HealthWomen released one survey report about Tips for Working Moms with Breastfeeding. There are three reasons why working moms should not stop breastfeeding.
- Good for baby health
- Better emotional for baby and mom
- Most Right and Natual Method to breastfeed an infant
So there are a lot of benefits to breastfeeding your baby. Every mom will have the challenges if you are back in the office.
There are a lot of questions. Where do you even pump in an office? Is it cool to store pumped breast milk in the kitchen fridge?
Following are some tips to make the transition easier.
Our picks of Top 17 Breastfeeding Tips for Working Moms
1.Plan in advance
Before back to work, discuss with your boss about their corporate policies and your needs to continue breastfeeding.
2.Know what to ask for
Ask for a private, clean room where you can pump.
3.Nurse to Boost Your Supply
It’s generally not to have enough breast milk while pumping as you do while nursing. To help increase your breast milk supply, We recommend going on ‘nursing vacations’ (exclusively breastfeeding and not doing any pumping). Plus, most women enjoy the break from the pump time.
4.Find an Experienced Co-Worker
There is one surprising benefit of returning to work, that you will find the support. Ask around your office. A working mom friend can help you navigate the transition and provide invaluable breastfeeding tips. Coordinate with the other pumping moms in the office by building up an email group where you can keep each other posted when the room is free or trade spots if needed.
Talk about how often pumping breaks (20 mins every 3-4 h) will fit into your chart.
6.Educate your employer
Explain the benefits of breastfeeding a baby(fewer missed workdays, shorter absences, etc.).
7.Start right away
Breastfeed your baby as fast as you get home.
8.Get Your Baby Used to a Bottle
Start your baby on a bottle, but not too soon.
9.Create a Schedule
Recommends that new moms pump every 2.5 to 3 hours, or 3 times in a typical 8-hour workday (about 1.5 ounces of breast milk for every hour at work). As your baby grows older, you’ll need to pump less often.
10.Stick to Your Schedule
Before you start each workday, arrange a time to pump that fits your daily agenda. Check out your to-do list and your meetings for the day. If you have a meeting in the morning, block out time in the afternoon. Add it to your work calendar so there is no meeting when you arrange to pump.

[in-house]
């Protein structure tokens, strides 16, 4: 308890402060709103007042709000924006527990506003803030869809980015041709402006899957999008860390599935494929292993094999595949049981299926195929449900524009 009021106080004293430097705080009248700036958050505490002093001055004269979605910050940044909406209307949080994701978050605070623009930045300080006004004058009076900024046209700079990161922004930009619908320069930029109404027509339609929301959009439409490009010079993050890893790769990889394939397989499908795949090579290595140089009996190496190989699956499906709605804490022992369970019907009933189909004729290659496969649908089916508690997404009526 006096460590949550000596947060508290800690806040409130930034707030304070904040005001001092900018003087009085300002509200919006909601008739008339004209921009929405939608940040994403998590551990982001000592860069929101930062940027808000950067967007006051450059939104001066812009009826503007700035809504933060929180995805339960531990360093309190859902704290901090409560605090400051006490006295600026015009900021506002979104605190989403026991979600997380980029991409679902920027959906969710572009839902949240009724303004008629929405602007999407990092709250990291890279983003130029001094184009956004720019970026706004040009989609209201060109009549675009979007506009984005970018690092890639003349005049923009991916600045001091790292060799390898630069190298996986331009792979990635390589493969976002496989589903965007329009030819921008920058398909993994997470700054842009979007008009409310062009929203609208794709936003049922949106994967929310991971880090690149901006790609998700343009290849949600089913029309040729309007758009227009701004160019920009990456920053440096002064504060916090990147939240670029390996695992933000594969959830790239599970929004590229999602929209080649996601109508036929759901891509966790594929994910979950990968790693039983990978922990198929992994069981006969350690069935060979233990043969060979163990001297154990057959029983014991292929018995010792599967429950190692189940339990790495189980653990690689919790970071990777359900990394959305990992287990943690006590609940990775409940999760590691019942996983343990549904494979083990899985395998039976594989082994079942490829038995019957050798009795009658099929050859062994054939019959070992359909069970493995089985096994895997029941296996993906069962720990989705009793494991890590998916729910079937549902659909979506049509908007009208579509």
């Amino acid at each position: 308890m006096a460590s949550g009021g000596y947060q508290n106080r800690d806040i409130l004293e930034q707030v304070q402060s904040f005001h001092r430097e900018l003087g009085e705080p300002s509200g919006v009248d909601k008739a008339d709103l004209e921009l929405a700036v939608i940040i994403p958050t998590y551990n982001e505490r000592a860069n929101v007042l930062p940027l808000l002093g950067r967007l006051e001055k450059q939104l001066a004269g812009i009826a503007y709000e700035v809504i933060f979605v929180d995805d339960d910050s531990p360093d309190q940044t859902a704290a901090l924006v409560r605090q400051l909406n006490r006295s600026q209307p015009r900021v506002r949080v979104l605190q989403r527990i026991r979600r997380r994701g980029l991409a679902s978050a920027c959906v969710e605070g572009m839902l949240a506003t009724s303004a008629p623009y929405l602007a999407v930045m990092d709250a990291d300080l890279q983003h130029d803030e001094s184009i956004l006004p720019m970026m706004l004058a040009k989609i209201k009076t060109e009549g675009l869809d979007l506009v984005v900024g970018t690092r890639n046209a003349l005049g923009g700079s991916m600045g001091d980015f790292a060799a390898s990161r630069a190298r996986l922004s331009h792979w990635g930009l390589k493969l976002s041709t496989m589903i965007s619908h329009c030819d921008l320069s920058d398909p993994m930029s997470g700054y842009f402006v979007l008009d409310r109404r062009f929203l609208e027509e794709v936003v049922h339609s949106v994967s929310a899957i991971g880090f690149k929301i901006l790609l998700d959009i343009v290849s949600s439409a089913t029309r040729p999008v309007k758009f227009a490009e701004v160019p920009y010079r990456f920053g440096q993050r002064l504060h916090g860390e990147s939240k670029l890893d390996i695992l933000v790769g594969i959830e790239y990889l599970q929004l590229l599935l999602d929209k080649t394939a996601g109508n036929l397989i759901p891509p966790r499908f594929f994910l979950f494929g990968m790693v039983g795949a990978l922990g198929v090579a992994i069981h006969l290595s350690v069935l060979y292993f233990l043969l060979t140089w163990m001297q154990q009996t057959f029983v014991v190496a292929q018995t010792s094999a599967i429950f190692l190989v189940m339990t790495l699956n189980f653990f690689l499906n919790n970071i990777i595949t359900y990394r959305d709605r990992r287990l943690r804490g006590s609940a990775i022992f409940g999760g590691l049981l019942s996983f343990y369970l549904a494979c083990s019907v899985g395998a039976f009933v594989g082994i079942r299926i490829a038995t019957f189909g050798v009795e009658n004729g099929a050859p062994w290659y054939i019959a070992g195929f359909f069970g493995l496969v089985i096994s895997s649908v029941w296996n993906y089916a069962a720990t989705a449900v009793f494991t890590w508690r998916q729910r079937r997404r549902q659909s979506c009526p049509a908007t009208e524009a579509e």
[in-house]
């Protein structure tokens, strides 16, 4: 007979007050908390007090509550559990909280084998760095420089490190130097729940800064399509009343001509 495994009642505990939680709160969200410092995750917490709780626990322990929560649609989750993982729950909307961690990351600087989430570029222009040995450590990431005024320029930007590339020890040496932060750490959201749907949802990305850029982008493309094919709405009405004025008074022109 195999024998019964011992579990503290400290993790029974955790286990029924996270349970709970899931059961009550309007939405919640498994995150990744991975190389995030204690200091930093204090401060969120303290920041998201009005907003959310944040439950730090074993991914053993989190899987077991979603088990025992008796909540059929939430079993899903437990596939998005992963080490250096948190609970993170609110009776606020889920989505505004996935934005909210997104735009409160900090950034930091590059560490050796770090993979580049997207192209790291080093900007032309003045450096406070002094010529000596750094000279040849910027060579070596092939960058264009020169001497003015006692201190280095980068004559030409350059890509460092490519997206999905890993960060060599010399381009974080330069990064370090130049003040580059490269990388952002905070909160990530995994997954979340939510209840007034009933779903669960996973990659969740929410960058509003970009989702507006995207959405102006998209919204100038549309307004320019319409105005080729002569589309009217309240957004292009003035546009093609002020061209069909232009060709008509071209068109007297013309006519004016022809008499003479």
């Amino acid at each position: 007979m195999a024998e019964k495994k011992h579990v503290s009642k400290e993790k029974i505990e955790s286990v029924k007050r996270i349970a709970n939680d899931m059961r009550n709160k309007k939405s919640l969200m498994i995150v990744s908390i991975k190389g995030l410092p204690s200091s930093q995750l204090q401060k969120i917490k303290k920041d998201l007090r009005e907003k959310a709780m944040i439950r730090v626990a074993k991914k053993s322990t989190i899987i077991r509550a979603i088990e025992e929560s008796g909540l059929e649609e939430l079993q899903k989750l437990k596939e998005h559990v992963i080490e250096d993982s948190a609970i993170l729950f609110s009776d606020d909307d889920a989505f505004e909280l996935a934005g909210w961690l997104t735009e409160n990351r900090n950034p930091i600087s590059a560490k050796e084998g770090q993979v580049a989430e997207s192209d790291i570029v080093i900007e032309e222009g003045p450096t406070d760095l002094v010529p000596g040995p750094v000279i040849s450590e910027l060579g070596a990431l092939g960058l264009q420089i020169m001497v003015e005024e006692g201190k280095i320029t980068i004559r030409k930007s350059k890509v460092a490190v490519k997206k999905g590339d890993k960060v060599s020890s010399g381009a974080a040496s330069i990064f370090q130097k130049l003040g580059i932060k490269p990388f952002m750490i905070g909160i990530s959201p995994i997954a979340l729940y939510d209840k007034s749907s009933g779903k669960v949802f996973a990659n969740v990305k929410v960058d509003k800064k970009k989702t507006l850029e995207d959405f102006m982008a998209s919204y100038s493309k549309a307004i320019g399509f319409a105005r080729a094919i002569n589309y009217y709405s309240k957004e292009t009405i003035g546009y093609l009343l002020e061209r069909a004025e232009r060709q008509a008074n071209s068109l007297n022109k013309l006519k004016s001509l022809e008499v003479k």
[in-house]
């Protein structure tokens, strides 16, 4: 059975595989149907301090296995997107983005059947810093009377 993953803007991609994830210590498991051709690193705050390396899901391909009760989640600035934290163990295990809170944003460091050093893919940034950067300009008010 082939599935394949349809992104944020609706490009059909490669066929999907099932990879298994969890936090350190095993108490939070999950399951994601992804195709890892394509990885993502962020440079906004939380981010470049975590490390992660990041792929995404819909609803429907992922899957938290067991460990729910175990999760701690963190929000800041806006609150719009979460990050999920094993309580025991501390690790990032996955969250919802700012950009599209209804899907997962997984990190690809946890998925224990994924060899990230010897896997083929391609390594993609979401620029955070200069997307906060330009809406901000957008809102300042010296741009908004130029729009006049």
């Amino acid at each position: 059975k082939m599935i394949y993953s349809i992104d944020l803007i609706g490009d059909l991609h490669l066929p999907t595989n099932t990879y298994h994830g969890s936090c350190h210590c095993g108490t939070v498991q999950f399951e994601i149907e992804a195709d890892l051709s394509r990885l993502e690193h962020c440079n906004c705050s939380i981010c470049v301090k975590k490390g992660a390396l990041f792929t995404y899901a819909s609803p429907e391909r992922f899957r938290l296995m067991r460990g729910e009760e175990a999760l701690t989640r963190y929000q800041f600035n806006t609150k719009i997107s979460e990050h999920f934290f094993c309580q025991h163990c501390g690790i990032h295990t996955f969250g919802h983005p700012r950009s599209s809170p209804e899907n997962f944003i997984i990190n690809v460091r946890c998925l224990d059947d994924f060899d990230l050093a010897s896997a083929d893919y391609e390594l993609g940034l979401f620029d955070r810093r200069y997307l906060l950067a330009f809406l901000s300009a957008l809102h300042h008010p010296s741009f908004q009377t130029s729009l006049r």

11.Be Flexible About Where You Pump
Use unoccupied, private office areas, or book a small conference room for 1.5 hours, close the blinds, and set up shop. Be transparent with your co-workers by putting a sign on the door — just in case your colleagues in.
12.Buy or rent a breast pump
It will be flexibility for you to control your breast milk supply, and it seams that you feed your baby even when you are in office.
13.Store your milk safely
You can pump into the same bottles for whole day as long as the milk is kept chilled.
14.Connect with other moms
Get other working mos who can give you support.
15.Stock Supplies with Extras on Hand
Make sure you prepare and pack a lot of clean bottles, hand sanitizer, chargers, and batteries for your pump in case there is no plug available. Also, take everything you need to label and date the containers of breast milk. Keep the containers together in a large Tupperware or lunch bag, and store them in the refrigerator in a safe place. If there is no fridge designated for breast milk in your office, We recommend using ice packs as a cooler. Make sure you take enough ice packs to last the full day, including commuting time.
16.Dress to Pump
The right working dress can help you with pumping success. The trick is to look for dresses and tops that will allow you pumping access without taking the cloth off or pulling it up around your neck. You might need to hold off wearing some outfits, but for the most part, you can not do just about anything. We recommend crossover or overlapping V-neck shirts, button-downs, cowl-necks, or camisoles with another shirt on top.
Above all else, relax. It can be stressful after maternity leave for the first few months back at the office. No need to schedule a conference call or check all emails during the pumping break. It’s important to be kind to yourself throughout this process. No matter how much breastfeeding helps you, you are a good mother who works hard.
You may find it important to you. It bridges the gap between work and motherhood in a unique way that you cannot care for your baby.